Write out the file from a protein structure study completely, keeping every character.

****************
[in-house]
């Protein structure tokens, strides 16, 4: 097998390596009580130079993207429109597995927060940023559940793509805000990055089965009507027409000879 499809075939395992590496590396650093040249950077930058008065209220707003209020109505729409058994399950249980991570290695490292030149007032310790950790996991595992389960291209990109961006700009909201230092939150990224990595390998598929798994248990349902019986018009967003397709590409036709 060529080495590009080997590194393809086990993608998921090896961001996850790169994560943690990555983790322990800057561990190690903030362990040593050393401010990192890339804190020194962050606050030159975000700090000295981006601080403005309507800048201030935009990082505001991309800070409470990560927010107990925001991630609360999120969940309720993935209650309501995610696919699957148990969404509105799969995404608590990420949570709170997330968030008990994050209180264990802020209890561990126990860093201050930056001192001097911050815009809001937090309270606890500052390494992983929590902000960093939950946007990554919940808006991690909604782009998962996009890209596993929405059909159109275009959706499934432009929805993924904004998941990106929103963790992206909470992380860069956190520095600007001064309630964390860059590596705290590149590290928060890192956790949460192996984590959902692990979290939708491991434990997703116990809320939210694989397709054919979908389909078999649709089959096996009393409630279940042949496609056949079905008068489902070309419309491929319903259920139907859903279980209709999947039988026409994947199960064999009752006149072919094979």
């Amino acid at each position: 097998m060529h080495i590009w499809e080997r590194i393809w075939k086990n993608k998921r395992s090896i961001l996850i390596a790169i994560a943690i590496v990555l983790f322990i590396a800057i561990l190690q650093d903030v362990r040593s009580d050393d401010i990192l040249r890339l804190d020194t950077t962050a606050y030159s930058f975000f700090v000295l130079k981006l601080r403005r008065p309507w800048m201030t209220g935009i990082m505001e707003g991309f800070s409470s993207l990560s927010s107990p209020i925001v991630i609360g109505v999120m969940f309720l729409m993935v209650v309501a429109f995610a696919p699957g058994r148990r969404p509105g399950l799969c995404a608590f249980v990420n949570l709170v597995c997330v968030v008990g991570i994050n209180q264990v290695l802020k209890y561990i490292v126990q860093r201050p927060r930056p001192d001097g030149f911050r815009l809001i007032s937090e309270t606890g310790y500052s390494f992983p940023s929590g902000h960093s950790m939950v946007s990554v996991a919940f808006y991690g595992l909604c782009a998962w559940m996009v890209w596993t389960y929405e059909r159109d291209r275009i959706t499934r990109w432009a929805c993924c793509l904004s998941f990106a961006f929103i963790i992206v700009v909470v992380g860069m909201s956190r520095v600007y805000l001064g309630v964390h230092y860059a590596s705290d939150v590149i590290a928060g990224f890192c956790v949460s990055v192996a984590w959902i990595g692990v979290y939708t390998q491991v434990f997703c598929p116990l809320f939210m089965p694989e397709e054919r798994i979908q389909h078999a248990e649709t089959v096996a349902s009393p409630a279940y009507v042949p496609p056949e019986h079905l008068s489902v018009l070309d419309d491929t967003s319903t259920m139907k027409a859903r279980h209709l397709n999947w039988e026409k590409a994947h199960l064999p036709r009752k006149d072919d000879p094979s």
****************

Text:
[in-house]
């Protein structure tokens, strides 16, 4: 097998390596009580130079993207429109597995927060940023559940793509805000990055089965009507027409000879 499809075939395992590496590396650093040249950077930058008065209220707003209020109505729409058994399950249980991570290695490292030149007032310790950790996991595992389960291209990109961006700009909201230092939150990224990595390998598929798994248990349902019986018009967003397709590409036709 060529080495590009080997590194393809086990993608998921090896961001996850790169994560943690990555983790322990800057561990190690903030362990040593050393401010990192890339804190020194962050606050030159975000700090000295981006601080403005309507800048201030935009990082505001991309800070409470990560927010107990925001991630609360999120969940309720993935209650309501995610696919699957148990969404509105799969995404608590990420949570709170997330968030008990994050209180264990802020209890561990126990860093201050930056001192001097911050815009809001937090309270606890500052390494992983929590902000960093939950946007990554919940808006991690909604782009998962996009890209596993929405059909159109275009959706499934432009929805993924904004998941990106929103963790992206909470992380860069956190520095600007001064309630964390860059590596705290590149590290928060890192956790949460192996984590959902692990979290939708491991434990997703116990809320939210694989397709054919979908389909078999649709089959096996009393409630279940042949496609056949079905008068489902070309419309491929319903259920139907859903279980209709999947039988026409994947199960064999009752006149072919094979």
């Amino acid at each position: 097998m060529h080495i590009w499809e080997r590194i393809w075939k086990n993608k998921r395992s090896i961001l996850i390596a790169i994560a943690i590496v990555l983790f322990i590396a800057i561990l190690q650093d903030v362990r040593s009580d050393d401010i990192l040249r890339l804190d020194t950077t962050a606050y030159s930058f975000f700090v000295l130079k981006l601080r403005r008065p309507w800048m201030t209220g935009i990082m505001e707003g991309f800070s409470s993207l990560s927010s107990p209020i925001v991630i609360g109505v999120m969940f309720l729409m993935v209650v309501a429109f995610a696919p699957g058994r148990r969404p509105g399950l799969c995404a608590f249980v990420n949570l709170v597995c997330v968030v008990g991570i994050n209180q264990v290695l802020k209890y561990i490292v126990q860093r201050p927060r930056p001192d001097g030149f911050r815009l809001i007032s937090e309270t606890g310790y500052s390494f992983p940023s929590g902000h960093s950790m939950v946007s990554v996991a919940f808006y991690g595992l909604c782009a998962w559940m996009v890209w596993t389960y929405e059909r159109d291209r275009i959706t499934r990109w432009a929805c993924c793509l904004s998941f990106a961006f929103i963790i992206v700009v909470v992380g860069m909201s956190r520095v600007y805000l001064g309630v964390h230092y860059a590596s705290d939150v590149i590290a928060g990224f890192c956790v949460s990055v192996a984590w959902i990595g692990v979290y939708t390998q491991v434990f997703c598929p116990l809320f939210m089965p694989e397709e054919r798994i979908q389909h078999a248990e649709t089959v096996a349902s009393p409630a279940y009507v042949p496609p056949e019986h079905l008068s489902v018009l070309d419309d491929t967003s319903t259920m139907k027409a859903r279980h209709l397709n999947w039988e026409k590409a994947h199960l064999p036709r009752k006149d072919d000879p094979s």